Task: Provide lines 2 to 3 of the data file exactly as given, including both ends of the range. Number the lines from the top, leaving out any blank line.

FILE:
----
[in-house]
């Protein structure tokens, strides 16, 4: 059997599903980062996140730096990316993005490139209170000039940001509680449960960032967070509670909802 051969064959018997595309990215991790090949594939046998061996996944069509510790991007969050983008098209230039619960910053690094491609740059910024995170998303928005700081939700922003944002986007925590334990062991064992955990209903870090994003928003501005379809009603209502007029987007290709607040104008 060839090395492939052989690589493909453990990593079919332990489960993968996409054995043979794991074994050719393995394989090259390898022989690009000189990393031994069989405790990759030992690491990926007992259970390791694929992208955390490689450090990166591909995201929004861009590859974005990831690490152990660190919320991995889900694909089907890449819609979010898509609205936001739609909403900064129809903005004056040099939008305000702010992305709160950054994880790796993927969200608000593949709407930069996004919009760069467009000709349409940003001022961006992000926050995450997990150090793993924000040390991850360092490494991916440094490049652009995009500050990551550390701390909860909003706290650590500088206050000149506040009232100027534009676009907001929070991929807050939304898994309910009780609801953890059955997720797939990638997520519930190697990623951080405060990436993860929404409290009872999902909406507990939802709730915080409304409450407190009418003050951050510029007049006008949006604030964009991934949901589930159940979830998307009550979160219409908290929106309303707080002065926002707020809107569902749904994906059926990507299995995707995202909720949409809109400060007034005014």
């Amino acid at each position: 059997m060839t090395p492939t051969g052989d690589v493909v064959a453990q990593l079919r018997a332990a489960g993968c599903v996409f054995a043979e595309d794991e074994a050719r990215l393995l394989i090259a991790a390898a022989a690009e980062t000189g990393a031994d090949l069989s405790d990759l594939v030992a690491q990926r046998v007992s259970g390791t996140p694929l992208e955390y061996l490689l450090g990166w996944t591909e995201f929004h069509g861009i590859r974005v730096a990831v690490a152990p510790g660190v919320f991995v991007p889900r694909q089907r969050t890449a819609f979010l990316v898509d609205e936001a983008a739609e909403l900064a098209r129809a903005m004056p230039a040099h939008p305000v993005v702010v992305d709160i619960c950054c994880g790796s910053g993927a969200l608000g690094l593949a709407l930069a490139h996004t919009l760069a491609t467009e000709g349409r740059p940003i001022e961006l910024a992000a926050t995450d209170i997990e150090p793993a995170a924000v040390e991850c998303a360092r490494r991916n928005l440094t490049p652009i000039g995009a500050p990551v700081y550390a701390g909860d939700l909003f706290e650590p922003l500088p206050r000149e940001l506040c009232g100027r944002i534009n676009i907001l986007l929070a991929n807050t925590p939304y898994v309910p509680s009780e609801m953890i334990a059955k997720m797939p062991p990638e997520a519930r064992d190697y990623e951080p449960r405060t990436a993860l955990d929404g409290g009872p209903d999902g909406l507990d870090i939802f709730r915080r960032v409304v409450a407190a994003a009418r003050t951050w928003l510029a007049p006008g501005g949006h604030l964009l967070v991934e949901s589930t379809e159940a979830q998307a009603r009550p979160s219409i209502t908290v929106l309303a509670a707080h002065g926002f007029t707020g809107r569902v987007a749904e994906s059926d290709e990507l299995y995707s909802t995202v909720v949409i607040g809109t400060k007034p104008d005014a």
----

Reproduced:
């Protein structure tokens, strides 16, 4: 059997599903980062996140730096990316993005490139209170000039940001509680449960960032967070509670909802 051969064959018997595309990215991790090949594939046998061996996944069509510790991007969050983008098209230039619960910053690094491609740059910024995170998303928005700081939700922003944002986007925590334990062991064992955990209903870090994003928003501005379809009603209502007029987007290709607040104008 060839090395492939052989690589493909453990990593079919332990489960993968996409054995043979794991074994050719393995394989090259390898022989690009000189990393031994069989405790990759030992690491990926007992259970390791694929992208955390490689450090990166591909995201929004861009590859974005990831690490152990660190919320991995889900694909089907890449819609979010898509609205936001739609909403900064129809903005004056040099939008305000702010992305709160950054994880790796993927969200608000593949709407930069996004919009760069467009000709349409940003001022961006992000926050995450997990150090793993924000040390991850360092490494991916440094490049652009995009500050990551550390701390909860909003706290650590500088206050000149506040009232100027534009676009907001929070991929807050939304898994309910009780609801953890059955997720797939990638997520519930190697990623951080405060990436993860929404409290009872999902909406507990939802709730915080409304409450407190009418003050951050510029007049006008949006604030964009991934949901589930159940979830998307009550979160219409908290929106309303707080002065926002707020809107569902749904994906059926990507299995995707995202909720949409809109400060007034005014």
């Amino acid at each position: 059997m060839t090395p492939t051969g052989d690589v493909v064959a453990q990593l079919r018997a332990a489960g993968c599903v996409f054995a043979e595309d794991e074994a050719r990215l393995l394989i090259a991790a390898a022989a690009e980062t000189g990393a031994d090949l069989s405790d990759l594939v030992a690491q990926r046998v007992s259970g390791t996140p694929l992208e955390y061996l490689l450090g990166w996944t591909e995201f929004h069509g861009i590859r974005v730096a990831v690490a152990p510790g660190v919320f991995v991007p889900r694909q089907r969050t890449a819609f979010l990316v898509d609205e936001a983008a739609e909403l900064a098209r129809a903005m004056p230039a040099h939008p305000v993005v702010v992305d709160i619960c950054c994880g790796s910053g993927a969200l608000g690094l593949a709407l930069a490139h996004t919009l760069a491609t467009e000709g349409r740059p940003i001022e961006l910024a992000a926050t995450d209170i997990e150090p793993a995170a924000v040390e991850c998303a360092r490494r991916n928005l440094t490049p652009i000039g995009a500050p990551v700081y550390a701390g909860d939700l909003f706290e650590p922003l500088p206050r000149e940001l506040c009232g100027r944002i534009n676009i907001l986007l929070a991929n807050t925590p939304y898994v309910p509680s009780e609801m953890i334990a059955k997720m797939p062991p990638e997520a519930r064992d190697y990623e951080p449960r405060t990436a993860l955990d929404g409290g009872p209903d999902g909406l507990d870090i939802f709730r915080r960032v409304v409450a407190a994003a009418r003050t951050w928003l510029a007049p006008g501005g949006h604030l964009l967070v991934e949901s589930t379809e159940a979830q998307a009603r009550p979160s219409i209502t908290v929106l309303a509670a707080h002065g926002f007029t707020g809107r569902v987007a749904e994906s059926d290709e990507l299995y995707s909802t995202v909720v949409i607040g809109t400060k007034p104008d005014a």